This article examines shortcomings and possible improvements to standard post-disaster recovery processes through the lens of recovery in Princeville, North Carolina, the oldest black town in the United States. Princeville has faced existential challenges since it was settled in the Tar River floodplain in 1865, most recently in 2016 with flooding caused by Hurricane Matthew. The article describes the power of place attachment and the trauma caused by place-based disaster. It points out that significant rebuilding typically begins a full three years into a standard recovery timeline.
Indigenous communities have always coexisted with nature. Their subsistence has had a dependence on the heightened stewardship of the natural environment, requiring that their farming practices evolve and adapt to today’s rapidly changing environment. As the effects of climate change become more obvious in weather pattern alterations influencing agricultural yields, so do the resilient farming practices that are being adapted to strengthen the agricultural sector.
Building resilience to increasingly intense climate change impacts requires effective, urgent adaptation action at the local level. While much progress has been made within the international and national arenas, efforts to successfully implement adaptation at the subnational level remains uneven.
The Town of Branford, Connecticut created the Coastal Resiliency Fund in 2019. Branford believes that future exposure to and costs associated with climate change represent long-term liability that needs to be addressed through targeted funding and investment. The town will make annual appropriations to the fund and invest the assets using a long-term strategy. This approach seeks to match assets to liabilities while providing a funding source to supplement more conventional methods, such as bonding and grants. Through the passing of the State of Connecticut’s Public Act No.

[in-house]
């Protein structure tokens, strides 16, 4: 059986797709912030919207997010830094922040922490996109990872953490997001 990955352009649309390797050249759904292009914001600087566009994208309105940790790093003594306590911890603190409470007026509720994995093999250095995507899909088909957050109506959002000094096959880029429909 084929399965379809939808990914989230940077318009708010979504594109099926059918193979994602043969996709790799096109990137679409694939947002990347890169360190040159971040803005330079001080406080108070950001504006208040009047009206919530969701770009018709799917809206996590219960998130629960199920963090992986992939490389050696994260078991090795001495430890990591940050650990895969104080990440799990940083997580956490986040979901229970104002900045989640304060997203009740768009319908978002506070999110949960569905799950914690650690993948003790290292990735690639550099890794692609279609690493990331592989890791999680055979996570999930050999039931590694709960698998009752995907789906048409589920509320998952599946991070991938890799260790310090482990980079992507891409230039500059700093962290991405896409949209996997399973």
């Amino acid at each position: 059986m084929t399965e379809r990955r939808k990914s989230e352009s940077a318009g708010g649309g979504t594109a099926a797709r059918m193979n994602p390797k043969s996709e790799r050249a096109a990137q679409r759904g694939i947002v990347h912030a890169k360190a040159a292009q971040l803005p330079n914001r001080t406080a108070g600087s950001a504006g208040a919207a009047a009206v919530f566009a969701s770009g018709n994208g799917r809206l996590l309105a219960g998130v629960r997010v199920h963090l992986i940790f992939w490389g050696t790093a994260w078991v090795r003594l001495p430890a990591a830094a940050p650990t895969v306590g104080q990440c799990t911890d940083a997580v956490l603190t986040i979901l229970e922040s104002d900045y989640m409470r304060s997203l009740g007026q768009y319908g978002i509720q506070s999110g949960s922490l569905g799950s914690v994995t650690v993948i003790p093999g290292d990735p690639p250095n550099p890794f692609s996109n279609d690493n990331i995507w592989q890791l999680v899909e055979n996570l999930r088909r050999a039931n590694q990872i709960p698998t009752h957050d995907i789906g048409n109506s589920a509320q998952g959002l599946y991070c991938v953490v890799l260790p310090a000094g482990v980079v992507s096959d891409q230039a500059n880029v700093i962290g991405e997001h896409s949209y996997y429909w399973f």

Through an award provided by the National Oceanographic and Atmospheric Administration’s (NOAA) National Sea Grant College Program, the City of Tybee Island partnered with researchers and outreach professionals from Georgia Sea Grant, the University of Georgia, and Stetson University to develop this sea-level rise adaptation plan. Using a participatory approach, this project assessed how coastal flooding risks in the City of Tybee Island are being exacerbated by sea-level rise and also explored potential adaptation actions for making the city more resilient over time.
The Resilience Plan for Greater Milwaukee, Wisconsin included engagement with over 28 municipalities (1.1 million people) and stakeholders from all sectors through a structured planning process to reach agreement on the risks, vision, and supportive actions needed to improve this region’s resilience and reduce the most pressing risks. The Resilience Plan registers that these risks continue to be exacerbated by changing populations, economic challenges and climate change.
North Topsail Beach, North Carolina Case Study
The Risk MAP process began for the City of Kwethluk in the summer of 2016.
The Alaska State Risk MAP Coordinator, FEMA's Risk Analyst and the Alaska State Mitigation Planner travelled to Kwethluk on June 16, 2016 to conduct a Risk MAP Discovery Meeting with City of Kwethluk staff and community members. The State and FEMA discussed the purpose of the Risk MAP Program and how it could benefit the City of Kwethluk.
From devastating monsoons to sea level rise, extreme weather is taking its toll across the globe. Surging Waters looks at flooding in the United States and demonstrates how science is supporting flood management, as well as furthering the solutions needed to mitigate flood impacts on people and property in the future. The report’s authors highlight three types of flooding—flooding due to hurricanes, flooding in the central U.S., and coastal flooding—through local stories. In 2017, Houston, Texas, was hit by Hurricane Harvey, the second most damaging weather disaster in U.S.